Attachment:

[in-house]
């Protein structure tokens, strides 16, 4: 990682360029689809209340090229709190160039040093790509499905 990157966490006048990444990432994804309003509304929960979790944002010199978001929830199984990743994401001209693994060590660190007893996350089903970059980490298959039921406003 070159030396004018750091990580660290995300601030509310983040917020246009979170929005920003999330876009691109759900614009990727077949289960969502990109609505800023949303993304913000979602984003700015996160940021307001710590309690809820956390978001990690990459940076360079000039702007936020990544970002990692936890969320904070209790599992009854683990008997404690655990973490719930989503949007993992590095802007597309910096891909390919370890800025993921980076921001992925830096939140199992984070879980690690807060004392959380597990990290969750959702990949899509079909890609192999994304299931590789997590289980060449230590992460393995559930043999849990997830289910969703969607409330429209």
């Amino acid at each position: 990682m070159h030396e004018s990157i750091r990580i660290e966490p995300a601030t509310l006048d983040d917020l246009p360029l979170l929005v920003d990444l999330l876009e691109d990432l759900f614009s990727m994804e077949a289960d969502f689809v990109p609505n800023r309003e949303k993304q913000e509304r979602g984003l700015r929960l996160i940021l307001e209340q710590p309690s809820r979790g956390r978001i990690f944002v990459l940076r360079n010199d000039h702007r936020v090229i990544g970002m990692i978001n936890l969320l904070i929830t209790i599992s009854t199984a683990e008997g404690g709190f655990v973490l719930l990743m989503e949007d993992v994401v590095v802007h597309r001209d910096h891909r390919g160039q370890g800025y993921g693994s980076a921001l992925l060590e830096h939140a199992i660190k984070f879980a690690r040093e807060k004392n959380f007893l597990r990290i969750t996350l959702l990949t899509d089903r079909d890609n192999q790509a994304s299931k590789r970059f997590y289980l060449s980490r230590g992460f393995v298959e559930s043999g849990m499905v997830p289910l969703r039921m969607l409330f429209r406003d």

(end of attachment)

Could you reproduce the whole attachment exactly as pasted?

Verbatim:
[in-house]
């Protein structure tokens, strides 16, 4: 990682360029689809209340090229709190160039040093790509499905 990157966490006048990444990432994804309003509304929960979790944002010199978001929830199984990743994401001209693994060590660190007893996350089903970059980490298959039921406003 070159030396004018750091990580660290995300601030509310983040917020246009979170929005920003999330876009691109759900614009990727077949289960969502990109609505800023949303993304913000979602984003700015996160940021307001710590309690809820956390978001990690990459940076360079000039702007936020990544970002990692936890969320904070209790599992009854683990008997404690655990973490719930989503949007993992590095802007597309910096891909390919370890800025993921980076921001992925830096939140199992984070879980690690807060004392959380597990990290969750959702990949899509079909890609192999994304299931590789997590289980060449230590992460393995559930043999849990997830289910969703969607409330429209």
């Amino acid at each position: 990682m070159h030396e004018s990157i750091r990580i660290e966490p995300a601030t509310l006048d983040d917020l246009p360029l979170l929005v920003d990444l999330l876009e691109d990432l759900f614009s990727m994804e077949a289960d969502f689809v990109p609505n800023r309003e949303k993304q913000e509304r979602g984003l700015r929960l996160i940021l307001e209340q710590p309690s809820r979790g956390r978001i990690f944002v990459l940076r360079n010199d000039h702007r936020v090229i990544g970002m990692i978001n936890l969320l904070i929830t209790i599992s009854t199984a683990e008997g404690g709190f655990v973490l719930l990743m989503e949007d993992v994401v590095v802007h597309r001209d910096h891909r390919g160039q370890g800025y993921g693994s980076a921001l992925l060590e830096h939140a199992i660190k984070f879980a690690r040093e807060k004392n959380f007893l597990r990290i969750t996350l959702l990949t899509d089903r079909d890609n192999q790509a994304s299931k590789r970059f997590y289980l060449s980490r230590g992460f393995v298959e559930s043999g849990m499905v997830p289910l969703r039921m969607l409330f429209r406003d």